Wall of Blossoms and Carven Caryatid let you draw a card when they enter the battlefield, helping make sure you don't run out of defenders to cast. Bonded Fetch can also keep the creatures coming, allowing you to discard any unneeded lands or X-spells in exchange for something new.
While getting to ten defenders with two Overgrown Battlements or Axebane Guardians on the field isn't as hard as it might seem with the amount of card draw and mana production in the deck, I wanted to include something to make twenty mana happen a bit sooner. Triton Tactics fits the bill perfectly, untapping up to two mana-producing defenders for just one blue, letting you make twice as much mana. That way, you can go for the kill with only five defenders, including two mana-producers, or one mana-producer and ten defenders.
Death Match Death Match
Well, one of these decks seems particularly suited to this kind of contest, but we'll do it anyway. After all, it's possible that the Firewalls will manage to defend against the Onslaught enchantment's onslaught. There's only one way to find out, of course, so let's take this party down to the arena and find out.
Firewalls started things off with a Tinder Wall, and Enduring Death cast Birds of Paradise. Overgrown Battlement came down on turn two, as did Sylvan Caryatid on the other side. Carven Caryatid and Wall of Blossoms drew a couple cards, and Enduring Death cast Death Match.
Firewalls cast a pair of Bonded Fetches to draw and discard cards, while also killing the opposing Birds of Paradise. Another Death Match hit the battlefield, and the Bonded Fetches drew more cards, failing to find anything of import.
Enduring Death cast Enduring Renewal, then used Phyrexian Marauder to annihilate the Walls. On the following turn, Living Plane eliminated the lands as well, and Firewalls conceded.
Each side started off with a land, and Wall of Blossoms came down on turn two to draw a card. Enduring Death cast Sylvan Caryatid, and Firewalls played a second Wall of Blossoms. Enduring Death transmuted Dimir House Guard for Death Match, and Firewalls cast Axebane Guardian.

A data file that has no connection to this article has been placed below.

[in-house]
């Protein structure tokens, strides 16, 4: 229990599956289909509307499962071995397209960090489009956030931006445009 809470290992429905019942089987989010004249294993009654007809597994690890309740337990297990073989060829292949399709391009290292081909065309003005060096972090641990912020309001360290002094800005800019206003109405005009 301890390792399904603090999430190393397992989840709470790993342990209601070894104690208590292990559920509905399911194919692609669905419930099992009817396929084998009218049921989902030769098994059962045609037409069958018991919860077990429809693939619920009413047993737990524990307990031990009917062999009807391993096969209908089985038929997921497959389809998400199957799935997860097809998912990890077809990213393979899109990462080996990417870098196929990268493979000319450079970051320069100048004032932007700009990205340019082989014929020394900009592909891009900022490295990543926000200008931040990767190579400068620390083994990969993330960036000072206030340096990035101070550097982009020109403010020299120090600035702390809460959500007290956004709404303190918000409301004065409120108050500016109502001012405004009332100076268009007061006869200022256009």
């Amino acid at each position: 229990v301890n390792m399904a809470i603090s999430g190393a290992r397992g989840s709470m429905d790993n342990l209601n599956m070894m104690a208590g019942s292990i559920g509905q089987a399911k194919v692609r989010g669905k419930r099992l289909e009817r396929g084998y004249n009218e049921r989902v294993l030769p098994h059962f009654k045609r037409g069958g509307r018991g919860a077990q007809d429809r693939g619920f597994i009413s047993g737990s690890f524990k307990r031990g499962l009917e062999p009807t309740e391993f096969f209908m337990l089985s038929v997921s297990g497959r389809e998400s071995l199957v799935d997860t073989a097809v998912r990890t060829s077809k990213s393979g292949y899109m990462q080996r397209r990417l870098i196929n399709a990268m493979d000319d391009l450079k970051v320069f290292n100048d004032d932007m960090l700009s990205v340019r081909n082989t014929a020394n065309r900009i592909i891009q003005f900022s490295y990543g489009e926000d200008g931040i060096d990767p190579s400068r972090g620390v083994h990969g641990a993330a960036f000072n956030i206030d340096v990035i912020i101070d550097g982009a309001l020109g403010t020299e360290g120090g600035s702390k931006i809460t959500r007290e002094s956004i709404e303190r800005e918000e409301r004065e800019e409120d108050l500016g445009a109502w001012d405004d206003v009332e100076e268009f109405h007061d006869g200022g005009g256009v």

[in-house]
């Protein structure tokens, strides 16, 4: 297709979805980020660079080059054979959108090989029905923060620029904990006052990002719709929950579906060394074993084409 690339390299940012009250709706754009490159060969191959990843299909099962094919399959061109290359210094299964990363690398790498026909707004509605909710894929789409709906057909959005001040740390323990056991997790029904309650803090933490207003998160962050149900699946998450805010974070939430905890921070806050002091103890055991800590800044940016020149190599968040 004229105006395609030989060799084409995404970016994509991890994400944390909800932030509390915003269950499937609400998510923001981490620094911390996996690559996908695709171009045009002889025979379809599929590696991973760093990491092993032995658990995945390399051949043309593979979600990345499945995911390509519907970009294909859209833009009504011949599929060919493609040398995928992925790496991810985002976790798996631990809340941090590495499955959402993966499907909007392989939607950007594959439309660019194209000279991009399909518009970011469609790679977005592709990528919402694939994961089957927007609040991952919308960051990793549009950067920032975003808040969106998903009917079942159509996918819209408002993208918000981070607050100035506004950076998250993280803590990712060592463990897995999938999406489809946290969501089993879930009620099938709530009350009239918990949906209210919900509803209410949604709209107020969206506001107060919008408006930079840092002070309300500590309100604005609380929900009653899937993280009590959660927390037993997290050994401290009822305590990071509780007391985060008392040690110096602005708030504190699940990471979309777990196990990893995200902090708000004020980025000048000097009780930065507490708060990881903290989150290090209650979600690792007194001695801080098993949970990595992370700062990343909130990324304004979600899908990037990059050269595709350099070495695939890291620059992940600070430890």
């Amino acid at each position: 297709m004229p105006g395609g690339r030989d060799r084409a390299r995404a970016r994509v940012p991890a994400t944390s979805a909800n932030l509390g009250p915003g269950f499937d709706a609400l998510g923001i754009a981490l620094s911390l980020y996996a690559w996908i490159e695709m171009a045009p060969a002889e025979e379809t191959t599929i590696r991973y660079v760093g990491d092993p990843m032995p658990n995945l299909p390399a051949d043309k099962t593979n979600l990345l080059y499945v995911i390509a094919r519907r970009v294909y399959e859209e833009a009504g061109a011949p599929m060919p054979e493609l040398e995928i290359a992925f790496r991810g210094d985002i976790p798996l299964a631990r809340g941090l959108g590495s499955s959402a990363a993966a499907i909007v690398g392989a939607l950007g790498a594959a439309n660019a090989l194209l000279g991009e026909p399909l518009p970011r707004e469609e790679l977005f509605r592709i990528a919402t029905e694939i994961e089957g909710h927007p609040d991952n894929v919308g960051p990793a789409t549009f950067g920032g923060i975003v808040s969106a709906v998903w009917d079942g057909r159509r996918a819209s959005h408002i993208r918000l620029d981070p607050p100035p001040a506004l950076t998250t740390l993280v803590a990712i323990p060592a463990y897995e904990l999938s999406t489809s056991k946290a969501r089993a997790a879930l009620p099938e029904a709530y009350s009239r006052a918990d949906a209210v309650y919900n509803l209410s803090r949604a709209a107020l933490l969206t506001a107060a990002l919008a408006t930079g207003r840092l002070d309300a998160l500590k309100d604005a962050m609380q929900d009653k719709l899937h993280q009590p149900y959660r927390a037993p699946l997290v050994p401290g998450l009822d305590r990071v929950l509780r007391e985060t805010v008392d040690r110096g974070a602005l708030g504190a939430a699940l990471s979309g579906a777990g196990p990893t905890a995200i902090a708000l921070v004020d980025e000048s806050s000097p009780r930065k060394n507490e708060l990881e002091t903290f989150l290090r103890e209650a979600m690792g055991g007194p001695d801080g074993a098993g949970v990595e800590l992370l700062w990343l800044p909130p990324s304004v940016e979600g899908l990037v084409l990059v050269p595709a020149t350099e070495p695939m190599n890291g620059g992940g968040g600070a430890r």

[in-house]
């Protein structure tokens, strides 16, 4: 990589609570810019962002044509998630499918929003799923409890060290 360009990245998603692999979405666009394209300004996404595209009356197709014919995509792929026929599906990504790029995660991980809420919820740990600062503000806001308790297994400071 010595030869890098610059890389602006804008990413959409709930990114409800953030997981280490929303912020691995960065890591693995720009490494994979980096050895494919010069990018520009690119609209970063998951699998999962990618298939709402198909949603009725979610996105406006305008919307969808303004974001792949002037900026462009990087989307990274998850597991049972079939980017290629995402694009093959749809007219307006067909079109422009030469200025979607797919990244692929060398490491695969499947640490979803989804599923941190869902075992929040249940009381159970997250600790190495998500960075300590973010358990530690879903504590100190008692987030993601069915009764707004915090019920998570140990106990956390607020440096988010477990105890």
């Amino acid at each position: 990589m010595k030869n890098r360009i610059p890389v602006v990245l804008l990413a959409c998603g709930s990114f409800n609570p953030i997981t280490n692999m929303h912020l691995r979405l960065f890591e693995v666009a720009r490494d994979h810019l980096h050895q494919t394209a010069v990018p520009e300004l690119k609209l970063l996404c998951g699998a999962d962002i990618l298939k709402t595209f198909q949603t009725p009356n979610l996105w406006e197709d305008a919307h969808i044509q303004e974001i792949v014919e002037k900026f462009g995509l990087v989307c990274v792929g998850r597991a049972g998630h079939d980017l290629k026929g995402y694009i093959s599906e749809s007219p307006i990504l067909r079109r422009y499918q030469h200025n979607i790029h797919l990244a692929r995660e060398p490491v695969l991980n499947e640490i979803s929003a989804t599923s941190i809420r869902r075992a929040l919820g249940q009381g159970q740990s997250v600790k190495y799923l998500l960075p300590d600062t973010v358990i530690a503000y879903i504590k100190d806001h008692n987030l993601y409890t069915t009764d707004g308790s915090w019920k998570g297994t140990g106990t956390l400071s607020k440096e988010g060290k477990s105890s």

Enduring Death cast Death Match, and Firewalls cast Carven Caryatid and Overgrown Battlement. Enduring Death cast Living Plane and passed the turn. Firewalls cast Carven Caryatid, then used Overgrown Battlement to cast Wall of Blossoms. Axebane Guardian made seven mana, and Triton Tactics untapped both creatures, enabling a Demonfire for well over twenty.
Enduring Death led with a land, and Firewalls cast a Tinder Wall. Another land came down for Enduring Death, and Firewalls cast a second Tinder Wall. Enduring Death used the transmute ability on Dimir House Guard to find Death Match, and Firewalls cast Overgrown Battlement. Enduring Death used another House Guard to find Enduring Renewal.
Firewalls cast Overgrown Battlement and Shield Sphere, then tapped Overgrown Battlement for five mana, casting two Wall of Blossoms and another Tinder Wall. Death Match hit the board, and Firewalls cast another Shield Sphere.
Enduring Death cast a second copy of Death Match and passed the turn. Firewalls played a land, and Enduring Death cast Sylvan Caryatid, targeting an Overgrown Battlement with both Death Match triggers. Firewalls cast Triton Tactics on the Wall, leaving it alive with 1 toughness left.
Firewalls cast Bonded Fetch, drawing and discarding a land, and Enduring Death cast Nature's Revolt. Bonded Fetch drew another card, and Firewalls cast Axebane Guardian. Enduring Death played another land and passed the turn, and Bonded Fetch filtered through another land.
Enduring Death cast another Sylvan Caryatid, targeting Axebane Guardian and Bonded Fetch with the two triggers. Triton Tactics saved them both, and allowed Firewalls to activate the Fetch again. Finally, Firewalls managed to find a burn spell, and after throwing down a Shield Sphere, cast a hellbent Demonfire for forty-five.
Time Machine Time
Here in the future, Journey into Nyx is looking pretty sweet, and I get to share a little piece of the set with you next week. Make sure to tune in then and join me as we go traveling through time. Until then, may you have a bit of fun with your matches. See ya!
Mike Cannon signed on to write From the Lab at the end of 2012. An ardent casual player and lover of bizarre synergies, he'll be bringing you a selection of crazy combo decks every Wednesday.